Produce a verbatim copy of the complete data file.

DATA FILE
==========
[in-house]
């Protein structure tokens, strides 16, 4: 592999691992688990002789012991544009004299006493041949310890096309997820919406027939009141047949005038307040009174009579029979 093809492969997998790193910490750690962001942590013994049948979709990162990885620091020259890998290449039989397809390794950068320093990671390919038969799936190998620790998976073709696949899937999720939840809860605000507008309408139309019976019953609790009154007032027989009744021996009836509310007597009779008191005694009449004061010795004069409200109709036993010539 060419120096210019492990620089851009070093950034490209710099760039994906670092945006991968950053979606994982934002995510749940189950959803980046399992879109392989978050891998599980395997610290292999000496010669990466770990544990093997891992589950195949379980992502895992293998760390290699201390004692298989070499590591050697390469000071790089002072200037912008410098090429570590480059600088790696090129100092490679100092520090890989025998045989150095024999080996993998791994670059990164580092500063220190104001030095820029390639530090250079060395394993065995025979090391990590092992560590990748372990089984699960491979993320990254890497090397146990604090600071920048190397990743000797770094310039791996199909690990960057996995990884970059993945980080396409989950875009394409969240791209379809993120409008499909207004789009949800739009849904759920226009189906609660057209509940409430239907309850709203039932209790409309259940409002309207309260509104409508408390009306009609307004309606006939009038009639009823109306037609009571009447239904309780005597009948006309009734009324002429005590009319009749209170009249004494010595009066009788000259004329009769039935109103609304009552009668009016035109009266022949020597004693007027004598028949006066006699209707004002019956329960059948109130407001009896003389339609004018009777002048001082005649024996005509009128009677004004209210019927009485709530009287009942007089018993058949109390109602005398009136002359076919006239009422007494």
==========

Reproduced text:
[in-house]
């Protein structure tokens, strides 16, 4: 592999691992688990002789012991544009004299006493041949310890096309997820919406027939009141047949005038307040009174009579029979 093809492969997998790193910490750690962001942590013994049948979709990162990885620091020259890998290449039989397809390794950068320093990671390919038969799936190998620790998976073709696949899937999720939840809860605000507008309408139309019976019953609790009154007032027989009744021996009836509310007597009779008191005694009449004061010795004069409200109709036993010539 060419120096210019492990620089851009070093950034490209710099760039994906670092945006991968950053979606994982934002995510749940189950959803980046399992879109392989978050891998599980395997610290292999000496010669990466770990544990093997891992589950195949379980992502895992293998760390290699201390004692298989070499590591050697390469000071790089002072200037912008410098090429570590480059600088790696090129100092490679100092520090890989025998045989150095024999080996993998791994670059990164580092500063220190104001030095820029390639530090250079060395394993065995025979090391990590092992560590990748372990089984699960491979993320990254890497090397146990604090600071920048190397990743000797770094310039791996199909690990960057996995990884970059993945980080396409989950875009394409969240791209379809993120409008499909207004789009949800739009849904759920226009189906609660057209509940409430239907309850709203039932209790409309259940409002309207309260509104409508408390009306009609307004309606006939009038009639009823109306037609009571009447239904309780005597009948006309009734009324002429005590009319009749209170009249004494010595009066009788000259004329009769039935109103609304009552009668009016035109009266022949020597004693007027004598028949006066006699209707004002019956329960059948109130407001009896003389339609004018009777002048001082005649024996005509009128009677004004209210019927009485709530009287009942007089018993058949109390109602005398009136002359076919006239009422007494």